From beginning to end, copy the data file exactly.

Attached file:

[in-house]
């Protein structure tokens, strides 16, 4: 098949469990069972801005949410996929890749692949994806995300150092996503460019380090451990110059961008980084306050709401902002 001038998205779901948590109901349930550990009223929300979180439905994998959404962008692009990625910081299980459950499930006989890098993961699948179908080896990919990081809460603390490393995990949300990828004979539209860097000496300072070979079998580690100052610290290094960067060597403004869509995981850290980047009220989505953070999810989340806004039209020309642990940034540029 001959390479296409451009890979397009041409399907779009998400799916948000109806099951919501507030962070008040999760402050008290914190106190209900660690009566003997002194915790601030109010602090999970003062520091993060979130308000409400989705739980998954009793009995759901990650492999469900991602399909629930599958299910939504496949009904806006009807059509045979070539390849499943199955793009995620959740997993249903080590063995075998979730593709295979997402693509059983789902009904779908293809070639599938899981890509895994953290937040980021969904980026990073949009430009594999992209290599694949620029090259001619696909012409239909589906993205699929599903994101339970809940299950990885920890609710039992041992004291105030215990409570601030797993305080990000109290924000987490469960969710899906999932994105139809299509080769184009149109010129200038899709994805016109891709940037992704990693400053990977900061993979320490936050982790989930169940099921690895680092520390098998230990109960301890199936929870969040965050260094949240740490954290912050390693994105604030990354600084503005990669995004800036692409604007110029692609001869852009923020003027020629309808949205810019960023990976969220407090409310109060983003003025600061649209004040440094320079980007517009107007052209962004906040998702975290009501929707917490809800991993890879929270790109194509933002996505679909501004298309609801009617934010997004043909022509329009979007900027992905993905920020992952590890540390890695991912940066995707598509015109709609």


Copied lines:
[in-house]
């Protein structure tokens, strides 16, 4: 098949469990069972801005949410996929890749692949994806995300150092996503460019380090451990110059961008980084306050709401902002 001038998205779901948590109901349930550990009223929300979180439905994998959404962008692009990625910081299980459950499930006989890098993961699948179908080896990919990081809460603390490393995990949300990828004979539209860097000496300072070979079998580690100052610290290094960067060597403004869509995981850290980047009220989505953070999810989340806004039209020309642990940034540029 001959390479296409451009890979397009041409399907779009998400799916948000109806099951919501507030962070008040999760402050008290914190106190209900660690009566003997002194915790601030109010602090999970003062520091993060979130308000409400989705739980998954009793009995759901990650492999469900991602399909629930599958299910939504496949009904806006009807059509045979070539390849499943199955793009995620959740997993249903080590063995075998979730593709295979997402693509059983789902009904779908293809070639599938899981890509895994953290937040980021969904980026990073949009430009594999992209290599694949620029090259001619696909012409239909589906993205699929599903994101339970809940299950990885920890609710039992041992004291105030215990409570601030797993305080990000109290924000987490469960969710899906999932994105139809299509080769184009149109010129200038899709994805016109891709940037992704990693400053990977900061993979320490936050982790989930169940099921690895680092520390098998230990109960301890199936929870969040965050260094949240740490954290912050390693994105604030990354600084503005990669995004800036692409604007110029692609001869852009923020003027020629309808949205810019960023990976969220407090409310109060983003003025600061649209004040440094320079980007517009107007052209962004906040998702975290009501929707917490809800991993890879929270790109194509933002996505679909501004298309609801009617934010997004043909022509329009979007900027992905993905920020992952590890540390890695991912940066995707598509015109709609």